Note: Where available, the PDF/Word icon below is provided to view the complete and fully formatted document
 Download Current HansardDownload Current Hansard    View Or Save XMLView/Save XML

Previous Fragment    Next Fragment
Monday, 17 August 2009
Page: 8018

Ms NEAL (6:06 PM) —I rise in the House today to speak in support of the Renewable Energy (Electricity) Amendment Bill 2009. The bill will expand and enhance the current mandatory renewable energy target scheme. The Australian people have shown the government that they expect bold action on climate change, and this bill demonstrates that the government is delivering on this expectation.

The revised renewable energy target scheme will implement the government’s commitment to a renewable energy target of 20 per cent of our electricity supply to come from renewable sources by the year 2020. This represents a fourfold expansion of the nation’s renewable energy sector. The current target of 9,500 gigawatt hours of electricity to be provided from renewable sources will be expanded to require that 45,000 gigawatt hours—or some 20 per cent of Australia’s electricity—be produced from renewable sources by the year 2020.

Electricity generation currently accounts for more than one-third of Australia’s greenhouse gas emissions. That is why it is vital that Australia move towards higher targets for renewable electricity production. These expanded targets will accelerate the development and deployment of a range of renewable energy technologies, such as wind, solar, biomass and geothermal power. The new scheme will create a guaranteed market for additional renewable energy deployment through the use of tradeable renewable energy certificates. These measures will in turn attract additional investment and create additional jobs within the expanded renewable energy sector.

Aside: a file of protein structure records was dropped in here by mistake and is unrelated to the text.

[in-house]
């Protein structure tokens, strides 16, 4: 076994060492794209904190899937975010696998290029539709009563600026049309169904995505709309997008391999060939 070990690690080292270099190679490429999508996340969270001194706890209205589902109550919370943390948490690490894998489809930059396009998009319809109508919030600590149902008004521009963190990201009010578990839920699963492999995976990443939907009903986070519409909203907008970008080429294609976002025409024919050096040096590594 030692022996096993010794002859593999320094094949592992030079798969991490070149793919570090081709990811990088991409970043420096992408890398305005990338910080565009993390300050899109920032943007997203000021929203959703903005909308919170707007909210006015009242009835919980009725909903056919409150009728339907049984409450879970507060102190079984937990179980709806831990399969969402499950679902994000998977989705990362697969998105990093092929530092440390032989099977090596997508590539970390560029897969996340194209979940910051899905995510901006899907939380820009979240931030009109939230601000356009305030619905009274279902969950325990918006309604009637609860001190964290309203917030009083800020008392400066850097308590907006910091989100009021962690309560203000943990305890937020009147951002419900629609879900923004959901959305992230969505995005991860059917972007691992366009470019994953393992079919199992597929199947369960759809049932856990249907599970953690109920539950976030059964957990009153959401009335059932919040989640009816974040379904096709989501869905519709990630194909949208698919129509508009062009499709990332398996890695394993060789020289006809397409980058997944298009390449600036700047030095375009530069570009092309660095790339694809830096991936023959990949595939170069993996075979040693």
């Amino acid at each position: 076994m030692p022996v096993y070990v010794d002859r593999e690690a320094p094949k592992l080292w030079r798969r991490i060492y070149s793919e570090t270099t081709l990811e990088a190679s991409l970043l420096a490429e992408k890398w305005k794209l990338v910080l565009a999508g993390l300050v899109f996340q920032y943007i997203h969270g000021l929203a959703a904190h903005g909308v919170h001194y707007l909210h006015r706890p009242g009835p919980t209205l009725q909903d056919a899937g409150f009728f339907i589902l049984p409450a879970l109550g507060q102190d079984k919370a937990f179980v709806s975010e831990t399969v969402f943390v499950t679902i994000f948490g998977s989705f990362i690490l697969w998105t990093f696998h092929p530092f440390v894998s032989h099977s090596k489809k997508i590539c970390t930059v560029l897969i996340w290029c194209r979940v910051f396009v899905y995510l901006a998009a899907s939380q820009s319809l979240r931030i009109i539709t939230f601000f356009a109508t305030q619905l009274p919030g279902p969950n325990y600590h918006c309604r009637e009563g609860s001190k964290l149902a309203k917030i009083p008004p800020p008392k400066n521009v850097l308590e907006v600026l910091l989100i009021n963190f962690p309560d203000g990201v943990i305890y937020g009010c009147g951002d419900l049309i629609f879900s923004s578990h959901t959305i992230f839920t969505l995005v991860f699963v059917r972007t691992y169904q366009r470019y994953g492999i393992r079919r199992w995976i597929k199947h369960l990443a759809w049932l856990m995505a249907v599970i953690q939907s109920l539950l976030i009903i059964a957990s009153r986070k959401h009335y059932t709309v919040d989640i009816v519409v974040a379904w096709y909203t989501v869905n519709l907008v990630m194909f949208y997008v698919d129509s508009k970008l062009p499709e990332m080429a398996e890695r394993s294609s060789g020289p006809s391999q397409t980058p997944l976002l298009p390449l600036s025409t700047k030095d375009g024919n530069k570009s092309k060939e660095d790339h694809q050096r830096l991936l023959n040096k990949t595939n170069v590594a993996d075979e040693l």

It is estimated through Treasury modelling that by 2050 the renewable electricity sector will be 30 times larger than it is today. The expanded RET scheme will accelerate green jobs and, together with the Carbon Pollution Reduction Scheme, will drive around $19 billion in investment in the renewable energy sector in the period to 2020. The RET scheme will assist Australian households with the up-front costs of installing small-scale renewable energy systems such as solar, wind, micro-hydro and solar photovoltaic systems. This ‘solar credits’ mechanism will allow owners of small-scale renewable energy systems to earn multiple renewable energy certificates for their microgeneration systems.

A new element of the renewable energy trading scheme is an increase in the penalties for those liable parties who do not meet their obligations to purchase renewable energy certificates. In a related bill, the Renewable Energy (Electricity) (Charge) Amendment Bill 2009, this shortfall charge will increase from $40 per megawatt hour to $65 per megawatt hour. The bill also provides for partial exemptions from liability under the expanded renewable energy target. These partial exemptions will apply to those activities that are classified as emissions-intensive trade-exposed activities under the Carbon Pollution Reduction Scheme.

These exemptions recognise that renewable energy obligations will have an impact on emissions-intensive trade-exposed industries. The exemptions take into account not only the impact of the current global financial crisis on Australian industries but the cumulative effect on industry of this legislation and the obligations required from industry under the Carbon Pollution Reduction Scheme. A comprehensive review of the renewable energy target scheme will be undertaken in 2014 to coincide with a planned strategic review of the Carbon Pollution Reduction Scheme. This government has made great efforts towards positioning Australia to meet the challenges of climate change.

The bill before us today represents a significant opportunity to reduce Australia’s energy sector emissions while driving $19 billion of investment and creating significant numbers of green jobs as part of an estimated 30-fold increase in the renewable electricity sector by 2050. In facing this future, Australia must employ a range of responses. Our nation must, however, always find cleaner and more efficient ways to produce energy. The Rudd Labor government has shown its credentials in moving towards a low pollution future for Australia. I commend the bill to the House.